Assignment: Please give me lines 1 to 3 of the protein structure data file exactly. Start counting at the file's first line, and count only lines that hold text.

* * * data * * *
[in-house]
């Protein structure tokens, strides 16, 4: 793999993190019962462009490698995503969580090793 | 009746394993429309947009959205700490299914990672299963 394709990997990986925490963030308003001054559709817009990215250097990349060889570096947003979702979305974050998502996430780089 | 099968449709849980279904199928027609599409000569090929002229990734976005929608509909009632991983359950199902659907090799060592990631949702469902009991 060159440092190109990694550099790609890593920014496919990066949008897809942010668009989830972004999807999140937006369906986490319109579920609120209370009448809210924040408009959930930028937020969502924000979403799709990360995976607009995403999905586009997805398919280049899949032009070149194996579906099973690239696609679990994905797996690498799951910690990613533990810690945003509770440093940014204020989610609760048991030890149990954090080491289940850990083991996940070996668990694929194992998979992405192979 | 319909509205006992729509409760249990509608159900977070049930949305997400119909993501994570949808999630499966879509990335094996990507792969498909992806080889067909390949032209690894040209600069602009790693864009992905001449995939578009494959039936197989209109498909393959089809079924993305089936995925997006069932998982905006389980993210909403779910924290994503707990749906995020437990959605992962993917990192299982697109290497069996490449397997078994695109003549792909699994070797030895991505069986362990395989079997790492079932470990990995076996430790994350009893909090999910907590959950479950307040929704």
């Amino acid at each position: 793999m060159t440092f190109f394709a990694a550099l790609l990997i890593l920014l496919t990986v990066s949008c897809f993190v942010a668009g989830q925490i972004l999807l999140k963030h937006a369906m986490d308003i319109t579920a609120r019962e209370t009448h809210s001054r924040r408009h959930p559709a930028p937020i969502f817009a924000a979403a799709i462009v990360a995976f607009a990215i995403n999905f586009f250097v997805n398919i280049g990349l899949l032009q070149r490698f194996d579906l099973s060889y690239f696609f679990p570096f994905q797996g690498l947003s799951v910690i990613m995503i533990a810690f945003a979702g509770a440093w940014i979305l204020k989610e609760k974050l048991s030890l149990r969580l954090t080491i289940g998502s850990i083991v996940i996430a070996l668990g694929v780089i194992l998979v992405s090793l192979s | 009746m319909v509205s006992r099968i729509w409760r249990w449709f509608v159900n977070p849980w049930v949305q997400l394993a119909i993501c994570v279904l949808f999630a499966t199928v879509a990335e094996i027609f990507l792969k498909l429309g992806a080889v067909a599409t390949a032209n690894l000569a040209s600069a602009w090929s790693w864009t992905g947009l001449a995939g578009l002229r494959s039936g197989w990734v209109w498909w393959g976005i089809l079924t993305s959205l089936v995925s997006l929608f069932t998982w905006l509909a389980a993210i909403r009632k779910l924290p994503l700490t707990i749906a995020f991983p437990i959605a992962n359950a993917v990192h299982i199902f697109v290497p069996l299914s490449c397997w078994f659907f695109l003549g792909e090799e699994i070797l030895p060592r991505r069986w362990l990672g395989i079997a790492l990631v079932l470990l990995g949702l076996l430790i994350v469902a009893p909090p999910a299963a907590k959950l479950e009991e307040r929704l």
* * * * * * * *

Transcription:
[in-house]
């Protein structure tokens, strides 16, 4: 793999993190019962462009490698995503969580090793 | 009746394993429309947009959205700490299914990672299963 394709990997990986925490963030308003001054559709817009990215250097990349060889570096947003979702979305974050998502996430780089 | 099968449709849980279904199928027609599409000569090929002229990734976005929608509909009632991983359950199902659907090799060592990631949702469902009991 060159440092190109990694550099790609890593920014496919990066949008897809942010668009989830972004999807999140937006369906986490319109579920609120209370009448809210924040408009959930930028937020969502924000979403799709990360995976607009995403999905586009997805398919280049899949032009070149194996579906099973690239696609679990994905797996690498799951910690990613533990810690945003509770440093940014204020989610609760048991030890149990954090080491289940850990083991996940070996668990694929194992998979992405192979 | 319909509205006992729509409760249990509608159900977070049930949305997400119909993501994570949808999630499966879509990335094996990507792969498909992806080889067909390949032209690894040209600069602009790693864009992905001449995939578009494959039936197989209109498909393959089809079924993305089936995925997006069932998982905006389980993210909403779910924290994503707990749906995020437990959605992962993917990192299982697109290497069996490449397997078994695109003549792909699994070797030895991505069986362990395989079997790492079932470990990995076996430790994350009893909090999910907590959950479950307040929704």
């Amino acid at each position: 793999m060159t440092f190109f394709a990694a550099l790609l990997i890593l920014l496919t990986v990066s949008c897809f993190v942010a668009g989830q925490i972004l999807l999140k963030h937006a369906m986490d308003i319109t579920a609120r019962e209370t009448h809210s001054r924040r408009h959930p559709a930028p937020i969502f817009a924000a979403a799709i462009v990360a995976f607009a990215i995403n999905f586009f250097v997805n398919i280049g990349l899949l032009q070149r490698f194996d579906l099973s060889y690239f696609f679990p570096f994905q797996g690498l947003s799951v910690i990613m995503i533990a810690f945003a979702g509770a440093w940014i979305l204020k989610e609760k974050l048991s030890l149990r969580l954090t080491i289940g998502s850990i083991v996940i996430a070996l668990g694929v780089i194992l998979v992405s090793l192979s | 009746m319909v509205s006992r099968i729509w409760r249990w449709f509608v159900n977070p849980w049930v949305q997400l394993a119909i993501c994570v279904l949808f999630a499966t199928v879509a990335e094996i027609f990507l792969k498909l429309g992806a080889v067909a599409t390949a032209n690894l000569a040209s600069a602009w090929s790693w864009t992905g947009l001449a995939g578009l002229r494959s039936g197989w990734v209109w498909w393959g976005i089809l079924t993305s959205l089936v995925s997006l929608f069932t998982w905006l509909a389980a993210i909403r009632k779910l924290p994503l700490t707990i749906a995020f991983p437990i959605a992962n359950a993917v990192h299982i199902f697109v290497p069996l299914s490449c397997w078994f659907f695109l003549g792909e090799e699994i070797l030895p060592r991505r069986w362990l990672g395989i079997a790492l990631v079932l470990l990995g949702l076996l430790i994350v469902a009893p909090p999910a299963a907590k959950l479950e009991e307040r929704l």